It is noticeable that the areas of Wales that were suffering so much under Edwardes – represented by some of the angry MPs who were trying to make him understand the damage that his Gov’t was doing – are the areas of Wales that remain wrecked today and are still the subject of regular political discussions regarding the disadvantage found in the communities within them.

 

Yesterday the Daily Post Online ran a feature on a local hero – a Top Doctor from Denbighshire, Professor Bim Bhowmick. Bim was described as being 77 years old with a ‘long and successful career behind him’. It was mentioned that Bim was a geriatrician and former Medical Director of Ysbyty Glan Clwyd. Not only is Ysbyty Glan Clwyd as mismanaged and as riddled with corruption as Ysbyty Gwynedd, but the wards for the elderly have been notorious for years. They are so bad that staff working at YGC warn friends not to allow their relatives to be admitted there. It was the ‘institutional abuse’ of elderly mentally ill patients in Tawel Fan ward in YGC that caused the Welsh Gov’t to place the Betsi Cadwaladr University Health Board in special measures. Patients were crawling around naked on floors covered in urine and faeces whilst staff swore at them and discussed their sex lives. One patient was found to have a broken arm. It transpired that a nurse had previously raised concerns about conditions on the ward, but had been confronted by a doctor saying that he ‘didn’t want any more complaints’. The case of Tawel Fan was the biggest scandal involving care of the elderly that there has been for many years and the ward has been shut down. The nurse who eventually blew the whistle was sacked. No member of staff involved in abusing the patients has been disciplined or prosecuted.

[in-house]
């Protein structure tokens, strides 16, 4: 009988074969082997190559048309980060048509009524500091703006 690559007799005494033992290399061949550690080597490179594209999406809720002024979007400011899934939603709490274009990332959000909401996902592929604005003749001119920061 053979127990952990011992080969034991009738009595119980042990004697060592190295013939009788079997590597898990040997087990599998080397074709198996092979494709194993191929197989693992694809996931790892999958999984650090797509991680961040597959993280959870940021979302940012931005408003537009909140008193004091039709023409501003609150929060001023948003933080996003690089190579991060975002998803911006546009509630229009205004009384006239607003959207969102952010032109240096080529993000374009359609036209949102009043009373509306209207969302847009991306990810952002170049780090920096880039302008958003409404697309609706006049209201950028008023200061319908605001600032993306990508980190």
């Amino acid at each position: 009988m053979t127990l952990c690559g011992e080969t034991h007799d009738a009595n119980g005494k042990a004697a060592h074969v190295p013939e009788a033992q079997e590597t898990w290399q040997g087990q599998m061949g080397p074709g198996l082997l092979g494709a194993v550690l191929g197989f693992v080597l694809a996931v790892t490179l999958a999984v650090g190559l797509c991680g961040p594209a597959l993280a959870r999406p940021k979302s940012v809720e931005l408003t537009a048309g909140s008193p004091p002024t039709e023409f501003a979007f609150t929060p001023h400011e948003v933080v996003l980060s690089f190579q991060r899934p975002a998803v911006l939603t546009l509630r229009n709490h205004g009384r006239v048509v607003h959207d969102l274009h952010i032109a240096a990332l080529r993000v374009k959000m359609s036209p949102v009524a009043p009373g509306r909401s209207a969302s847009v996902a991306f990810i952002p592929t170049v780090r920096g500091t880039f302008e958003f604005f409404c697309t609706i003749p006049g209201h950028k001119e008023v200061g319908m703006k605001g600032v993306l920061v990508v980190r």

Perhaps standards of elderly care at YGC have simply slipped since Bim was put out to grass? Not really. My post ‘How Much Do Staff Surveys Really Tell Us?’ details how some years ago a retired professor from Bangor University, Clare Wenger, was so horrified at what she witnessed when she was admitted to a ward for the elderly at YGC that she wrote a detailed report noting every incident of abuse and neglect and sent it to over 100 academic contacts and NHS officials. Clare Wenger was denounced as a stuck up cow doing down our wonderful NHS. Clare Wenger’s specialism was the care  and support of elderly people. Unlike Bim she didn’t work at YGC so didn’t need to lie about conditions there. Furthermore Clare Wenger actually has a track record of high calibre academic research which Bim, for all his ‘long and successful career’, doesn’t seem to have.

In spite of being Medical Director of the worst geriatric services in north Wales – and probably in the whole of Wales – Bim tells a good story and has managed to do alright for himself.